Low Back Pain and PT

At any given time, about 25% of people in the United States report having low back pain within the past 3 months. In most cases, low back pain is mild and disappears on its own. For some people, back pain can return or hang on, leading to a decrease in quality of life, or even to disability.

If your low back pain is accompanied by the following symptoms, you should visit your local emergency department immediately:

  • Loss of bowel or bladder control 

  • Numbness in the groin or inner thigh

There are 3 different types of low back pain: 

  • Acute – pain lasting less than 3 months 

  • Recurrent – acute symptoms come back 

  • Chronic – pain lasting longer than 3 months.


Physical therapists can teach you how to use the following strategies to prevent back pain:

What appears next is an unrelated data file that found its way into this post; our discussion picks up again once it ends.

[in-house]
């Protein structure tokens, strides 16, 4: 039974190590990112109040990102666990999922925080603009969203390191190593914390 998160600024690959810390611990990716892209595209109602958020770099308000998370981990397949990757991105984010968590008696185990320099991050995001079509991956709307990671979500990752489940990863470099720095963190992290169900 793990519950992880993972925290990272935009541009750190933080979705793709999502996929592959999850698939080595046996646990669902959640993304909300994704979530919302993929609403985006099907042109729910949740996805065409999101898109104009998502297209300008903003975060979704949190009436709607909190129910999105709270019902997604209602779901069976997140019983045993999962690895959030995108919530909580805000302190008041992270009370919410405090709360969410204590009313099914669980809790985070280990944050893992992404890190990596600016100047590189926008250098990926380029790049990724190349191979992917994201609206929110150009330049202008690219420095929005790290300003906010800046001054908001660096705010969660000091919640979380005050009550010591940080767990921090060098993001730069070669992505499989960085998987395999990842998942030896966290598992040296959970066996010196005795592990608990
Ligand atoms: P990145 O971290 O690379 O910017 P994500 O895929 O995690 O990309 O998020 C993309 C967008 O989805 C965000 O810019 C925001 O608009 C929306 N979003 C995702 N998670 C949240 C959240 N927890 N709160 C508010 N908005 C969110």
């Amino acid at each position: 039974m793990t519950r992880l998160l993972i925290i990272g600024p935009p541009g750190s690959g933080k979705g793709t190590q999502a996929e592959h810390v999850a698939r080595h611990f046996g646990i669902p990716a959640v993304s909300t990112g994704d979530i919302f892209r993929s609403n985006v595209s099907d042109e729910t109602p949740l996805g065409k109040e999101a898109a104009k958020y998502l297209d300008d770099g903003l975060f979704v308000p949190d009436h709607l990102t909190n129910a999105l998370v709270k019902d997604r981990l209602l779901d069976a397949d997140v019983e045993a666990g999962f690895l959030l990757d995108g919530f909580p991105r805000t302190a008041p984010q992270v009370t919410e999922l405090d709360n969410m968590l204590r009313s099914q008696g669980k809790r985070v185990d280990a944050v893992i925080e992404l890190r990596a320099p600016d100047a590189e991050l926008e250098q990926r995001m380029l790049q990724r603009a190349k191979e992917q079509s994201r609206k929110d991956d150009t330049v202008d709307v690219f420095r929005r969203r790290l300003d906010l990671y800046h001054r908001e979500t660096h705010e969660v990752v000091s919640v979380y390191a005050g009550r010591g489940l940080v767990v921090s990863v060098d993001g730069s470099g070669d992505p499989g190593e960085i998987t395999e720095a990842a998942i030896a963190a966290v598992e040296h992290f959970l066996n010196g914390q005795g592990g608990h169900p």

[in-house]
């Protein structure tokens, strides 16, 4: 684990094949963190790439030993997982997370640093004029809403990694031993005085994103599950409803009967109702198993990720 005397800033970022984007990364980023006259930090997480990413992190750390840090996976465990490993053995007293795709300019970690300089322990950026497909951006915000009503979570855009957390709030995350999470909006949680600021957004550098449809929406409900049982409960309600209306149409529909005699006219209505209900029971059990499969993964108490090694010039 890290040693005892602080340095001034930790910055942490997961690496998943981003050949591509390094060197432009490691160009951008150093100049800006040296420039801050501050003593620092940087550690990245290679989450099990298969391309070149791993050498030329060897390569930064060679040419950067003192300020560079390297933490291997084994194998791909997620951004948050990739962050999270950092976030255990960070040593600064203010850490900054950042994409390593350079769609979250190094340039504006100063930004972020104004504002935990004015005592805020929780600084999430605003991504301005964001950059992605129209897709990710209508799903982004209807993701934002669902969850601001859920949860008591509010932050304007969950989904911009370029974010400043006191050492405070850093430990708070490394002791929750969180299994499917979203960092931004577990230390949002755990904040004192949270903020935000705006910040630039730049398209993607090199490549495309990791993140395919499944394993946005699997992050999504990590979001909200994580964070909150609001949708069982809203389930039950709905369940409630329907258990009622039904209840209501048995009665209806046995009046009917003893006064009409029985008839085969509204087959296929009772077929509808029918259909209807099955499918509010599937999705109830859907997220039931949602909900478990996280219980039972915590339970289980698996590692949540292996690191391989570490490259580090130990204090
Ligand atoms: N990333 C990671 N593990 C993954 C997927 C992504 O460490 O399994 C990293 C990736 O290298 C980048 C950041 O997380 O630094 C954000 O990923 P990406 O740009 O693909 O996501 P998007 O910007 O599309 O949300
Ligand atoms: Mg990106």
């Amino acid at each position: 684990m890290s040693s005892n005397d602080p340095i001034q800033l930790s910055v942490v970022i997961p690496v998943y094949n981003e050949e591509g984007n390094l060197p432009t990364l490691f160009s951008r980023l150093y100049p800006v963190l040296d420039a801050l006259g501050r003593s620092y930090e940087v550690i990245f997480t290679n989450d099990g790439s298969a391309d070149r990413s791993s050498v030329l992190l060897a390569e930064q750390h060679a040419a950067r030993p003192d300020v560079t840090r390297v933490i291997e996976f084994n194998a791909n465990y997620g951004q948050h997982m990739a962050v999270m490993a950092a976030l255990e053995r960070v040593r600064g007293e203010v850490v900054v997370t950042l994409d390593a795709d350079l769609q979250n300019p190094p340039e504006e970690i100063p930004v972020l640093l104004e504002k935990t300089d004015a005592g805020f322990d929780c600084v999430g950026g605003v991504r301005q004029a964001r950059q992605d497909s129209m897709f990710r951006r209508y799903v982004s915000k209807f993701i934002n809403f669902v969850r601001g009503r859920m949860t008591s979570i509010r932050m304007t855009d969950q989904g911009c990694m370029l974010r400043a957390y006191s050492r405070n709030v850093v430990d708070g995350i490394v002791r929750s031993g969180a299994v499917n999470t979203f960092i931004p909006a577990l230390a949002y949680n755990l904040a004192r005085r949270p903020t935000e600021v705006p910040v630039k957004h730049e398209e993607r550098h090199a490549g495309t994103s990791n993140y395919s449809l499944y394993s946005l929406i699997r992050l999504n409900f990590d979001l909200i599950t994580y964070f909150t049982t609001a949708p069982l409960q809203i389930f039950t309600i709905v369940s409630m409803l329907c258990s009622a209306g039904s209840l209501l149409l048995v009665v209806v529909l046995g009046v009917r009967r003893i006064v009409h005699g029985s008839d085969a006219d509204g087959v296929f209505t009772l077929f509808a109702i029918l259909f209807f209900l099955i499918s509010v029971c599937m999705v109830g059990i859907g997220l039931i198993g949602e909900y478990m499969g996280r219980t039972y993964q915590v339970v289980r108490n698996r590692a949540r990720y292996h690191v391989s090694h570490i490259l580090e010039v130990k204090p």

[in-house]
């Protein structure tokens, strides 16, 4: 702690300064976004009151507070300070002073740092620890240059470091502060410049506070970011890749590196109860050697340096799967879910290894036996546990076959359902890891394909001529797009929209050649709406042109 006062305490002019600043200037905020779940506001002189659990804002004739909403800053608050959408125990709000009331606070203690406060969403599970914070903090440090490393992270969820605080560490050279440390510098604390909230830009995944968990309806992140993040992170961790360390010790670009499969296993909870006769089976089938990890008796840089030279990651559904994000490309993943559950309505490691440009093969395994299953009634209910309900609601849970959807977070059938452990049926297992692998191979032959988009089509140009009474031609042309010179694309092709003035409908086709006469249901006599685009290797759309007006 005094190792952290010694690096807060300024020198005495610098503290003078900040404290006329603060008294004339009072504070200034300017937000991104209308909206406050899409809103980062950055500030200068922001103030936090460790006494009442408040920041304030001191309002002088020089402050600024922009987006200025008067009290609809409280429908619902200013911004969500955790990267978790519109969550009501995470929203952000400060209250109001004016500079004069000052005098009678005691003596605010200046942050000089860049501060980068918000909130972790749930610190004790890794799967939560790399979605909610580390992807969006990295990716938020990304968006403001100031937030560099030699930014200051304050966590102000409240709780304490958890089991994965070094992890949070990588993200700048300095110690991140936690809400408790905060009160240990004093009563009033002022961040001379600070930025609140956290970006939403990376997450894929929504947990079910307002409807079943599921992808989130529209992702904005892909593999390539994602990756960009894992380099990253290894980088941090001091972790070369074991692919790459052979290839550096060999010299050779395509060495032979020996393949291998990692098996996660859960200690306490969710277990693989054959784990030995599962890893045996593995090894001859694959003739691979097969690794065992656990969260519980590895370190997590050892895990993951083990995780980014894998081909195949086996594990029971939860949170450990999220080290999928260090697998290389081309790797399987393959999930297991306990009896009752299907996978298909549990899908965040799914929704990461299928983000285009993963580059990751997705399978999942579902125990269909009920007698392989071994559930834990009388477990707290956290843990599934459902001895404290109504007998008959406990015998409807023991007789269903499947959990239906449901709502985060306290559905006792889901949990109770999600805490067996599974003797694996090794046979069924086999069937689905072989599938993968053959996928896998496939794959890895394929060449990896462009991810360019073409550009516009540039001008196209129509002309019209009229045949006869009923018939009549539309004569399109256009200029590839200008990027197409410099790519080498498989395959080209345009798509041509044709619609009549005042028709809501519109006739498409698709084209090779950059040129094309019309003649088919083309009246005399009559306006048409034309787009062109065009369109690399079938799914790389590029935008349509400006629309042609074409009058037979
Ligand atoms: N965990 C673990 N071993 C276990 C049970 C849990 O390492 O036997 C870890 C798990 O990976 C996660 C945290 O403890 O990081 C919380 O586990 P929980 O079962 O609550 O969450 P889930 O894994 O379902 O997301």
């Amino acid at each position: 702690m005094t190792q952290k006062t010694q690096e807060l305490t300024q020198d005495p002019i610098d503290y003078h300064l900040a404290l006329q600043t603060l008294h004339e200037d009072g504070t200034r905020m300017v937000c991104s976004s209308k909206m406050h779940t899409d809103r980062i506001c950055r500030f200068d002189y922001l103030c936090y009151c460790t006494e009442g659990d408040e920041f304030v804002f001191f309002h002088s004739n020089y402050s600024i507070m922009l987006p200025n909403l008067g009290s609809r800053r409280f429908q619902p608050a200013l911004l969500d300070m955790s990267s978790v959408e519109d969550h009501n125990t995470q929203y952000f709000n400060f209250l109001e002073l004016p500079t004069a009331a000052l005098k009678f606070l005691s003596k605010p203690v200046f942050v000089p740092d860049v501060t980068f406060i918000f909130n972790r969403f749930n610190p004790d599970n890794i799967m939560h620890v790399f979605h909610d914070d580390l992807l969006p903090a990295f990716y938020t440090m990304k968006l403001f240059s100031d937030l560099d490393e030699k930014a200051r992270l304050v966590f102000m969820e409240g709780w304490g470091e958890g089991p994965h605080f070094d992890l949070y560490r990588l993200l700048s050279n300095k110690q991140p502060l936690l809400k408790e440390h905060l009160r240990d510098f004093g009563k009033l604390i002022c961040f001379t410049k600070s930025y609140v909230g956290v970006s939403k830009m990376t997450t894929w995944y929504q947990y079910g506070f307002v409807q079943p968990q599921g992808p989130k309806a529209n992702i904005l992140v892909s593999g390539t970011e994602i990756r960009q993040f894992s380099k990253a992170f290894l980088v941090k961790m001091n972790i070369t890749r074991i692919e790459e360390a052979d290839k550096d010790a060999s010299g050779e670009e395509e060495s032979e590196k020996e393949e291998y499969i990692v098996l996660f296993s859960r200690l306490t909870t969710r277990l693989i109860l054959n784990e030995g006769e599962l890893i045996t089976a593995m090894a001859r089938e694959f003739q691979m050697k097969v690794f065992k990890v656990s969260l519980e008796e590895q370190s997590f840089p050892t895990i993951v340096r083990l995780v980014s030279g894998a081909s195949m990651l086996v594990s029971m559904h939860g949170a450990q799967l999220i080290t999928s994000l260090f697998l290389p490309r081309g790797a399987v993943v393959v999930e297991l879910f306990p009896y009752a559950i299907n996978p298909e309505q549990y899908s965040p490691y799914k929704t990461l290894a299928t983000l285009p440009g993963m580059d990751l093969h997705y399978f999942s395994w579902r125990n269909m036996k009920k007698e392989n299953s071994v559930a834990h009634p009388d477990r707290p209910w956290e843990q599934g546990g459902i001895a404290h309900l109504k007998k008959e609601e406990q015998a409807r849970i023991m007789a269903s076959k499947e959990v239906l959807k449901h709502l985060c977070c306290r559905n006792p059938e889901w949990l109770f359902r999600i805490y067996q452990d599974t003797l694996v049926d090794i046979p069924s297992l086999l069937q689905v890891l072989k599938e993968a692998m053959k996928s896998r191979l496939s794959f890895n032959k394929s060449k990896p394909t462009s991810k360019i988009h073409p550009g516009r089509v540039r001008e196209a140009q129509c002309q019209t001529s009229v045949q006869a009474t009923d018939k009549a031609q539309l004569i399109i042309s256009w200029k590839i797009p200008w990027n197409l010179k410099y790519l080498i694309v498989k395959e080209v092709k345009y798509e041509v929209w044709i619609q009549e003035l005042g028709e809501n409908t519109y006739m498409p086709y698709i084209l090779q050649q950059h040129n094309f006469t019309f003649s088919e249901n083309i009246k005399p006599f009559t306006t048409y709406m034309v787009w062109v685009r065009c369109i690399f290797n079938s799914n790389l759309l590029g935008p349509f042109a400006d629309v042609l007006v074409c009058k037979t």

• Use good body positioning at work, home, or during leisure activities. 

  • Keep the load close to your body during lifting. 

  • Ask for help before lifting heavy objects. 

  • Maintain a regular physical fitness regimen—staying active can help to prevent injuries.

If you are having low back pain right now: 

  • Stay active, and do as much of your normal routine as possible (bed rest for longer than a day can actually 
slow down your recovery). 

  • If your pain lasts more than a few days or gets worse, schedule an appointment to see your physical therapist.

Not all low back pain is the same, so your physical therapist will design an individualized treatment plan for your specific back problem. Treatments may include: 

  • Manual therapy 

  • Specific strengthening and flexibility exercises 

  • Education 

  • Training for proper lifting, bending, and sitting; for doing chores both at work and in the home; and for proper sleeping positions 

  • Assistance in creating a safe and effective physical activity program
  • Use of ice or heat treatments or electrical stimulation to help relieve pain

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